The education justice project aims to end the school-to-prison pipeline in Hawai‘i. In particular, we advocate for indigenous and Pacific Islander youth and students with disabilities in statewide-education and juvenile justice systems to reduce disparity along the school-to-prison pipeline.

Changes to the school district’s policies result in changes across the state; the state comprises a single school district, one-third the size of Los Angeles Unified and one of the largest 20 districts in the nation. These changes can impact Native Hawaiian indigenous populations, as well as a plurality of Asian and Pacific Islander populations, which are not often studied or discussed on the mainland in the context of school discipline and juvenile justice

Utilizing local and state administrative and legislative advocacy to reduce the use of overly punitive responses to student misbehavior, the ACLU of Hawai‘i developed model legislation and that aimed to curb the use of suspensions and increase education data transparency. Both bills have data transparency and accountability components requiring the Department of to track, analyze and make public data in a way that is accessible to families and allows monitoring and enforcement of the integrity of the data.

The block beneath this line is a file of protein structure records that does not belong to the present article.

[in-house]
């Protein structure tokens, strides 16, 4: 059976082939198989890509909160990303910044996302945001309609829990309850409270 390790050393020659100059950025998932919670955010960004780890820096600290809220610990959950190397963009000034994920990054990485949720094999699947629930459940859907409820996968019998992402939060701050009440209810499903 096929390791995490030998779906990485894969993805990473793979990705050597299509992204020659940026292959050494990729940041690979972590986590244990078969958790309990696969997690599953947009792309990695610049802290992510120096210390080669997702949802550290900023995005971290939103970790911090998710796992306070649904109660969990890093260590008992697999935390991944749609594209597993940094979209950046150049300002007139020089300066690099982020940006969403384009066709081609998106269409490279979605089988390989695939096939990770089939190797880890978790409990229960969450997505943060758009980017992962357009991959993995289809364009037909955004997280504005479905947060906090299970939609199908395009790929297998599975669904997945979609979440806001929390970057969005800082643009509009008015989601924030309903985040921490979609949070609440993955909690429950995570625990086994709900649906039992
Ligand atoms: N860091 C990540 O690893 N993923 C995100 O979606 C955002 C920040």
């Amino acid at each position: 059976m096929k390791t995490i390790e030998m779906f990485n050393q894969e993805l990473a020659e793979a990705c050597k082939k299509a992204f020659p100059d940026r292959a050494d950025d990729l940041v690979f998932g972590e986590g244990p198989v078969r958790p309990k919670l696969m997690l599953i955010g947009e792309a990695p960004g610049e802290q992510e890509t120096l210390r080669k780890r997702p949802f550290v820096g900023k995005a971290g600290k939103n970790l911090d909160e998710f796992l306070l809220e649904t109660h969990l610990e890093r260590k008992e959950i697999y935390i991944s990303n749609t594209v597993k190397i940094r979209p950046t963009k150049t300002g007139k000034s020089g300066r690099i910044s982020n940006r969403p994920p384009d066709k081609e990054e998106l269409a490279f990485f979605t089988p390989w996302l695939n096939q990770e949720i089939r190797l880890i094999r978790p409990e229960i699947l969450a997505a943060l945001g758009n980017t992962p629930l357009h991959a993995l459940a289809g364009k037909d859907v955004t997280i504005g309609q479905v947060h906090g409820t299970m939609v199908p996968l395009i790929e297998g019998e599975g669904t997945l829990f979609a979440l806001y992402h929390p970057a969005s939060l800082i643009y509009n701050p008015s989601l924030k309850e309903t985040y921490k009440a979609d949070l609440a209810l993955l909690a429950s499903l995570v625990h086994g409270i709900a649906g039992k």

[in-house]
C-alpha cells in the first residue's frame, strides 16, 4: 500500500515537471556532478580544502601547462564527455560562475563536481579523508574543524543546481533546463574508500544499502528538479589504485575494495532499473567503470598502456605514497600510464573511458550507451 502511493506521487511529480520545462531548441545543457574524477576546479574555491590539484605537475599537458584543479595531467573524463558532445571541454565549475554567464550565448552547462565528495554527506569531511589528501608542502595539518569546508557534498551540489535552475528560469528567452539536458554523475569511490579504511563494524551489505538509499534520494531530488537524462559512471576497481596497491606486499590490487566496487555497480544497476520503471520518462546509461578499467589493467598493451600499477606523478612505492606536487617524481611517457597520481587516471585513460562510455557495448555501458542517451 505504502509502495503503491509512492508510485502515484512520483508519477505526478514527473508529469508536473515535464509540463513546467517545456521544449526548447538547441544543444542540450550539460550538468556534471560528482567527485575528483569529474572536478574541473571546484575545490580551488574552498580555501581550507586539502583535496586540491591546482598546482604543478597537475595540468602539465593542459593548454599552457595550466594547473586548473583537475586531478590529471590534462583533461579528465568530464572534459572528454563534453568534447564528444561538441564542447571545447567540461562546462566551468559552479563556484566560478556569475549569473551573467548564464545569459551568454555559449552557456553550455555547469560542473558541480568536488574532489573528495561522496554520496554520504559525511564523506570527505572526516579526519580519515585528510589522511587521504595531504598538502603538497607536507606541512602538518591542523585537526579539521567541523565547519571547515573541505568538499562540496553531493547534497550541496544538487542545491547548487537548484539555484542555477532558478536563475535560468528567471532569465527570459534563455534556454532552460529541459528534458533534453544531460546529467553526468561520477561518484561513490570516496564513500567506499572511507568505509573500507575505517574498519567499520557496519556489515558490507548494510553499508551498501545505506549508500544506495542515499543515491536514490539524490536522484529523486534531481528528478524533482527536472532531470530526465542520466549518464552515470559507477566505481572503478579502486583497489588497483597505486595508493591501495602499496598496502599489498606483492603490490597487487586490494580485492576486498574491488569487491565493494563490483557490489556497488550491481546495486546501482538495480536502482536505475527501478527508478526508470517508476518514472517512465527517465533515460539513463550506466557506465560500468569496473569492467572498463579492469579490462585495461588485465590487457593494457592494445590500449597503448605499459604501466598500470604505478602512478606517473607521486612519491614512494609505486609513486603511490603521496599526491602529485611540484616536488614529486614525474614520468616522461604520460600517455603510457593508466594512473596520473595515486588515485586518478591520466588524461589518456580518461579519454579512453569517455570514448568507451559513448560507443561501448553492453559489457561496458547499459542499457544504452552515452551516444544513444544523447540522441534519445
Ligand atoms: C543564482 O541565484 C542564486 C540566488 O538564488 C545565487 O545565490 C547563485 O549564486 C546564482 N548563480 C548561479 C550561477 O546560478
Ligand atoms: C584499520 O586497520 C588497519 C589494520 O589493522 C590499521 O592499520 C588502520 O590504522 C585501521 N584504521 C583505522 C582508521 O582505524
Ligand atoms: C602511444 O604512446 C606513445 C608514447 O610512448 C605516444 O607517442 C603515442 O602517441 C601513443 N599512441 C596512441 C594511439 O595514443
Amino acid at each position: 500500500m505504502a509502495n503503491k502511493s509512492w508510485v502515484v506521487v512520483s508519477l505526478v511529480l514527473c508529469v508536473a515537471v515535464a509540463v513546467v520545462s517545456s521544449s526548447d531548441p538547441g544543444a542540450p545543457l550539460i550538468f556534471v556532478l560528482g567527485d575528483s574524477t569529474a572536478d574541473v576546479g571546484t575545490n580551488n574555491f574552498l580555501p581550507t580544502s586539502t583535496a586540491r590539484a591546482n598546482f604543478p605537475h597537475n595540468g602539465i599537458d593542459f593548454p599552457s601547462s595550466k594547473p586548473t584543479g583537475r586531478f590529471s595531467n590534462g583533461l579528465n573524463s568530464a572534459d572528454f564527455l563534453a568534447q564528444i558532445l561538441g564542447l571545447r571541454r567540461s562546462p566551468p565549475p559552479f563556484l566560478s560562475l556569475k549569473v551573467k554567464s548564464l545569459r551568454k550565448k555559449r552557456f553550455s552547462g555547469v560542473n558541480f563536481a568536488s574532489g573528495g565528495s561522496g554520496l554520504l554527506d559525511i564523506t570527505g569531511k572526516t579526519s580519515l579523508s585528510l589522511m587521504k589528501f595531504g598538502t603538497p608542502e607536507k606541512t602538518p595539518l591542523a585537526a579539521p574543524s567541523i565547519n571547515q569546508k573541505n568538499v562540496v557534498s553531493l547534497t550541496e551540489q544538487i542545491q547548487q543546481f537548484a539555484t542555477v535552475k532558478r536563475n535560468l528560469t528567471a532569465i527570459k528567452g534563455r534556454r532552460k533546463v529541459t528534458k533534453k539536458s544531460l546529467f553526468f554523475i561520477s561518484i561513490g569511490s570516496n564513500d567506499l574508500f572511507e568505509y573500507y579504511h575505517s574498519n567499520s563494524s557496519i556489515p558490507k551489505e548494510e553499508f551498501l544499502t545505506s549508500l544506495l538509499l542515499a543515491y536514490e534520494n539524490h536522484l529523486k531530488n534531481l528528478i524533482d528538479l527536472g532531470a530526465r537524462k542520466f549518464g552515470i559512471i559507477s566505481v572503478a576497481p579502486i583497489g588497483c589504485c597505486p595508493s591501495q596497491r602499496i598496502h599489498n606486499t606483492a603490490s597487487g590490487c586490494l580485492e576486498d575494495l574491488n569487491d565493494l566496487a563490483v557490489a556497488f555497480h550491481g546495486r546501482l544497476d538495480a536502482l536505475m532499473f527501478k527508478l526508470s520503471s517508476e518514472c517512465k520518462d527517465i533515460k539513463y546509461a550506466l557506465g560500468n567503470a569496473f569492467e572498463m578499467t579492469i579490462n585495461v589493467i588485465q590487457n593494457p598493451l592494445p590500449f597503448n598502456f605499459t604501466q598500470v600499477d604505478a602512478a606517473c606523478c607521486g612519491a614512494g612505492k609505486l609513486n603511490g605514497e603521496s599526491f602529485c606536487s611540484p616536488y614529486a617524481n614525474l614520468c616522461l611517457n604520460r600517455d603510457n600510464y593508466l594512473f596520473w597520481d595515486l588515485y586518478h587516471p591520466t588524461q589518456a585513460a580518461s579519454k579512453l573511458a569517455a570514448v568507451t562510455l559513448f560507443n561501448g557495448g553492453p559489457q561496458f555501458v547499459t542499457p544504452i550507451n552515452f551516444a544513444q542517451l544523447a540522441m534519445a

ACLU staff directly represent, as part of impact litigation, students facing overly harsh discipline from school employees and school-based law enforcement. This includes strengthening students’ right to be free from discrimination in school, particularly in the relative severity of school discipline and ensuring schools adhere to due process procedures. Part of the goals of the impact litigation will be to reduce the amount of days a student can be suspended, from 92 days, or more than one semester, down to 7-10 days per instance and 20 total days per school year.

We have an active Title IX case representing female student athletes at Campbell High School. These athletes are not receiving equal opportunity, treatment, and benefits as compared with male student athletes.

Public outreach and education to expand awareness of current protections under law are provided via the ACLU of Hawai‘i website and periodic community meetings or presentations. We periodically host community Know Your Rights meetings with multiple stakeholders, including parents and advocacy groups.